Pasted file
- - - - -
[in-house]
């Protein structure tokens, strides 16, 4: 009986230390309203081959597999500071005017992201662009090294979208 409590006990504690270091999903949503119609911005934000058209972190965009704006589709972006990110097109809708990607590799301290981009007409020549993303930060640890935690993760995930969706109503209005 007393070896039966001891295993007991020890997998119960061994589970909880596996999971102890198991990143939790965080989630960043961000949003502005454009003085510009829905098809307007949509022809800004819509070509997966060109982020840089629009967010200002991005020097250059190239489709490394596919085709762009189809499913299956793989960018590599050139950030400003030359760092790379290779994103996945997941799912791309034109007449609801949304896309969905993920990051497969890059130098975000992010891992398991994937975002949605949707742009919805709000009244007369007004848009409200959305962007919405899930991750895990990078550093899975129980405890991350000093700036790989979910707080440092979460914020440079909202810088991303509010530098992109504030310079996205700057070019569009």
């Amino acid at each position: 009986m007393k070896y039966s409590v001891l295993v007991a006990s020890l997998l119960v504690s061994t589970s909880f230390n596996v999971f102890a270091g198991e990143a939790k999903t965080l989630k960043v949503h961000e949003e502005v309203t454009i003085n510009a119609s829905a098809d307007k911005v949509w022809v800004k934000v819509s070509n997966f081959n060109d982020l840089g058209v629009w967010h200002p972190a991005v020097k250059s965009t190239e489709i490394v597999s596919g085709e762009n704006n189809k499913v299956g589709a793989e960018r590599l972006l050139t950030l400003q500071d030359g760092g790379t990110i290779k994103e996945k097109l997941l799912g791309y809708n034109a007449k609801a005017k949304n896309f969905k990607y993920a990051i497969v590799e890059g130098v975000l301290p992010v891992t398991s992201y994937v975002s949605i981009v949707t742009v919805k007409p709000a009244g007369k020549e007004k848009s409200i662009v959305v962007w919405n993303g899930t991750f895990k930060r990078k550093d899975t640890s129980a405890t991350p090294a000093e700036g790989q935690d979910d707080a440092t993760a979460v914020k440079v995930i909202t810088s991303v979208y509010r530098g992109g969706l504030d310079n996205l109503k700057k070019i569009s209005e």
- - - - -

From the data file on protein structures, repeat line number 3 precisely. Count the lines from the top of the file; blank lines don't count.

């Amino acid at each position: 009986m007393k070896y039966s409590v001891l295993v007991a006990s020890l997998l119960v504690s061994t589970s909880f230390n596996v999971f102890a270091g198991e990143a939790k999903t965080l989630k960043v949503h961000e949003e502005v309203t454009i003085n510009a119609s829905a098809d307007k911005v949509w022809v800004k934000v819509s070509n997966f081959n060109d982020l840089g058209v629009w967010h200002p972190a991005v020097k250059s965009t190239e489709i490394v597999s596919g085709e762009n704006n189809k499913v299956g589709a793989e960018r590599l972006l050139t950030l400003q500071d030359g760092g790379t990110i290779k994103e996945k097109l997941l799912g791309y809708n034109a007449k609801a005017k949304n896309f969905k990607y993920a990051i497969v590799e890059g130098v975000l301290p992010v891992t398991s992201y994937v975002s949605i981009v949707t742009v919805k007409p709000a009244g007369k020549e007004k848009s409200i662009v959305v962007w919405n993303g899930t991750f895990k930060r990078k550093d899975t640890s129980a405890t991350p090294a000093e700036g790989q935690d979910d707080a440092t993760a979460v914020k440079v995930i909202t810088s991303v979208y509010r530098g992109g969706l504030d310079n996205l109503k700057k070019i569009s209005e």